Decentralisation critics are correct that central governments can, and do, innovate, but political forces limit the number and range of experiments they will conduct at any given time. As Wallace Oates wrote nearly 20 years ago, “one might suspect that relatively independent efforts in a large number of state [governments] will generate a wider variety of approaches to public policy than a set of centrally designed experiments.”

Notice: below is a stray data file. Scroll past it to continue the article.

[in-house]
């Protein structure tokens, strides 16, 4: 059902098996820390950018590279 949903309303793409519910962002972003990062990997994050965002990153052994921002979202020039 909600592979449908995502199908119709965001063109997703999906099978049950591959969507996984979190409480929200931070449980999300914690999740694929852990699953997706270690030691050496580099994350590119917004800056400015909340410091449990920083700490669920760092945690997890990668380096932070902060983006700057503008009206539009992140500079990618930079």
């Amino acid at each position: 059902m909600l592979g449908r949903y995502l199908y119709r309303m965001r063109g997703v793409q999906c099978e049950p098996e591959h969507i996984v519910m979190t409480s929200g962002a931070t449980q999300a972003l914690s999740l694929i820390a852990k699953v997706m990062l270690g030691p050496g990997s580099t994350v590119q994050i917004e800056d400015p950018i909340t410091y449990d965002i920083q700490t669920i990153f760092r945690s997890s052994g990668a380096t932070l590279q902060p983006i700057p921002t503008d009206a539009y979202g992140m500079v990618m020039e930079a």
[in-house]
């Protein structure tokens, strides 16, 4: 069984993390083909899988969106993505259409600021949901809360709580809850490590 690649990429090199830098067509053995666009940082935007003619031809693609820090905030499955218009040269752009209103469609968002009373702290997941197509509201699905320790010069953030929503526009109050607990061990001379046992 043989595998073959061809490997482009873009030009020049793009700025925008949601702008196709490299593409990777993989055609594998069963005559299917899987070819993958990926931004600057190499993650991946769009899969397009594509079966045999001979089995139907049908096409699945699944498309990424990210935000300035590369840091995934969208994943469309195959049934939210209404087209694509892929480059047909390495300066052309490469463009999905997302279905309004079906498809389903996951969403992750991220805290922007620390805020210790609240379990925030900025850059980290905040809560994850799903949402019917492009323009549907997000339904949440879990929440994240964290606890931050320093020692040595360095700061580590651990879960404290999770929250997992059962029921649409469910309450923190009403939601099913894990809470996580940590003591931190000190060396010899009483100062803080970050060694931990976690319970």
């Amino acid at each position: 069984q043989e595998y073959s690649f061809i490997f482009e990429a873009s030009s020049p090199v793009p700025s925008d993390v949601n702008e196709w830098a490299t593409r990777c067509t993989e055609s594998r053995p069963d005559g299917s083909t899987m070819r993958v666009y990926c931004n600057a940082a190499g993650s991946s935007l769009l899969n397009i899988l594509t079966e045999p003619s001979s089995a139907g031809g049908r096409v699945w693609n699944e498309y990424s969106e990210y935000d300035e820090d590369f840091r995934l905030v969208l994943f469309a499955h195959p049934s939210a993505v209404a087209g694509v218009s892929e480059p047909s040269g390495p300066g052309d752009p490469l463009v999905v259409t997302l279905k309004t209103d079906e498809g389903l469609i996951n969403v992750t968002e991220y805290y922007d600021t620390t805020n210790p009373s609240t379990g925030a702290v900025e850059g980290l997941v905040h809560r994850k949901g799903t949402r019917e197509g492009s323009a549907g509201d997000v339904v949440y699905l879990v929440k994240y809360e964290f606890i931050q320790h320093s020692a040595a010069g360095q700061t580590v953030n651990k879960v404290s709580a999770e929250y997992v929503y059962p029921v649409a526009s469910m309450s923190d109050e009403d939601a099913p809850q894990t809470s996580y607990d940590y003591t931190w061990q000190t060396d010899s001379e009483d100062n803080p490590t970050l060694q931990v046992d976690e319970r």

Some public choice scholars argue that decentralisation can undermine innovation by creating incentives to free-ride off others’ experiments; in other words, rather than incur the time and expense of conducting their own policy experiments, local officials will sit back and wait for the results in other jurisdictions. This, however, is based on the questionable assumption that experimentation is primarily driven by a desire for better policy. Even though this is one motivation, many officials want to innovate so they can claim credit for being an innovator or developing a new idea. Furthermore, the symbolic act of trying a new approach to a social problem may be more valuable politically than the actual substantive outcomes of the policy. Politically, enacting an innovative policy will yield more benefits to elected officials than adopting a successful policy proven in another jurisdiction. This makes it less likely that local officials will prefer to free-ride off of other jurisdictions’ experiments even though that would be their most efficient option.